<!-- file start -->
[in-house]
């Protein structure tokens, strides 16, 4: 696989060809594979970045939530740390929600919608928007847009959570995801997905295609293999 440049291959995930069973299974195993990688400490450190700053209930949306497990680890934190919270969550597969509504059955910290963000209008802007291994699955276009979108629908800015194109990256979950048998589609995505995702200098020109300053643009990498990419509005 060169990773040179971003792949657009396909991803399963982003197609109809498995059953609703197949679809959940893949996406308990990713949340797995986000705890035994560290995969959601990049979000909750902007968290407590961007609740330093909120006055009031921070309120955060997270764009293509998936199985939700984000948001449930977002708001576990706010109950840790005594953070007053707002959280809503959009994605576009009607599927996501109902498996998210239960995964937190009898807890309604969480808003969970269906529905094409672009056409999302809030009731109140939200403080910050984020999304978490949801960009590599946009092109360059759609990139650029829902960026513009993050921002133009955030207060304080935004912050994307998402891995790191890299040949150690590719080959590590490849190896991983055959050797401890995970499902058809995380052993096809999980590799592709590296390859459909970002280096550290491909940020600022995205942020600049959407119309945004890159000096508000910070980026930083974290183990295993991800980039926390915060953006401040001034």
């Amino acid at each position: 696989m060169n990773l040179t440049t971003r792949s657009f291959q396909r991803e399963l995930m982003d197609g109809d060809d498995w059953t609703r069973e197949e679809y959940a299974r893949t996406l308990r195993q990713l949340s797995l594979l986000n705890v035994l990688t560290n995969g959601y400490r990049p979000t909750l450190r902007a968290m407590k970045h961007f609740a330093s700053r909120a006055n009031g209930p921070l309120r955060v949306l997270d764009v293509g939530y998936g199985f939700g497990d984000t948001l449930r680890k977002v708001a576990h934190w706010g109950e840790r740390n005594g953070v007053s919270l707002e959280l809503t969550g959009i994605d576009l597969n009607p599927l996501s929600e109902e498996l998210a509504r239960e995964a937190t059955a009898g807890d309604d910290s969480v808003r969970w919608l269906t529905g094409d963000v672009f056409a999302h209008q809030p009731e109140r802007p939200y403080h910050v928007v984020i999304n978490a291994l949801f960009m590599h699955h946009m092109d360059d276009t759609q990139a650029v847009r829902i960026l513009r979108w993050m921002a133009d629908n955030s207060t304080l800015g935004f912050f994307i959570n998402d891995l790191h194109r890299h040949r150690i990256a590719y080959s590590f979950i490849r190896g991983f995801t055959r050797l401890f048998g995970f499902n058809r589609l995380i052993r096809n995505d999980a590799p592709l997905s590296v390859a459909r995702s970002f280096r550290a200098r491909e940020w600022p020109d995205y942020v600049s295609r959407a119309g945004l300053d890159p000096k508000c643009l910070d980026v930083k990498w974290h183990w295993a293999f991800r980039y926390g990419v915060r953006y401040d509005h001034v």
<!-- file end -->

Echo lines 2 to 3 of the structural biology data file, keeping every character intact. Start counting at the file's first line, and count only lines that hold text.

């Protein structure tokens, strides 16, 4: 696989060809594979970045939530740390929600919608928007847009959570995801997905295609293999 440049291959995930069973299974195993990688400490450190700053209930949306497990680890934190919270969550597969509504059955910290963000209008802007291994699955276009979108629908800015194109990256979950048998589609995505995702200098020109300053643009990498990419509005 060169990773040179971003792949657009396909991803399963982003197609109809498995059953609703197949679809959940893949996406308990990713949340797995986000705890035994560290995969959601990049979000909750902007968290407590961007609740330093909120006055009031921070309120955060997270764009293509998936199985939700984000948001449930977002708001576990706010109950840790005594953070007053707002959280809503959009994605576009009607599927996501109902498996998210239960995964937190009898807890309604969480808003969970269906529905094409672009056409999302809030009731109140939200403080910050984020999304978490949801960009590599946009092109360059759609990139650029829902960026513009993050921002133009955030207060304080935004912050994307998402891995790191890299040949150690590719080959590590490849190896991983055959050797401890995970499902058809995380052993096809999980590799592709590296390859459909970002280096550290491909940020600022995205942020600049959407119309945004890159000096508000910070980026930083974290183990295993991800980039926390915060953006401040001034």
């Amino acid at each position: 696989m060169n990773l040179t440049t971003r792949s657009f291959q396909r991803e399963l995930m982003d197609g109809d060809d498995w059953t609703r069973e197949e679809y959940a299974r893949t996406l308990r195993q990713l949340s797995l594979l986000n705890v035994l990688t560290n995969g959601y400490r990049p979000t909750l450190r902007a968290m407590k970045h961007f609740a330093s700053r909120a006055n009031g209930p921070l309120r955060v949306l997270d764009v293509g939530y998936g199985f939700g497990d984000t948001l449930r680890k977002v708001a576990h934190w706010g109950e840790r740390n005594g953070v007053s919270l707002e959280l809503t969550g959009i994605d576009l597969n009607p599927l996501s929600e109902e498996l998210a509504r239960e995964a937190t059955a009898g807890d309604d910290s969480v808003r969970w919608l269906t529905g094409d963000v672009f056409a999302h209008q809030p009731e109140r802007p939200y403080h910050v928007v984020i999304n978490a291994l949801f960009m590599h699955h946009m092109d360059d276009t759609q990139a650029v847009r829902i960026l513009r979108w993050m921002a133009d629908n955030s207060t304080l800015g935004f912050f994307i959570n998402d891995l790191h194109r890299h040949r150690i990256a590719y080959s590590f979950i490849r190896g991983f995801t055959r050797l401890f048998g995970f499902n058809r589609l995380i052993r096809n995505d999980a590799p592709l997905s590296v390859a459909r995702s970002f280096r550290a200098r491909e940020w600022p020109d995205y942020v600049s295609r959407a119309g945004l300053d890159p000096k508000c643009l910070d980026v930083k990498w974290h183990w295993a293999f991800r980039y926390g990419v915060r953006y401040d509005h001034v």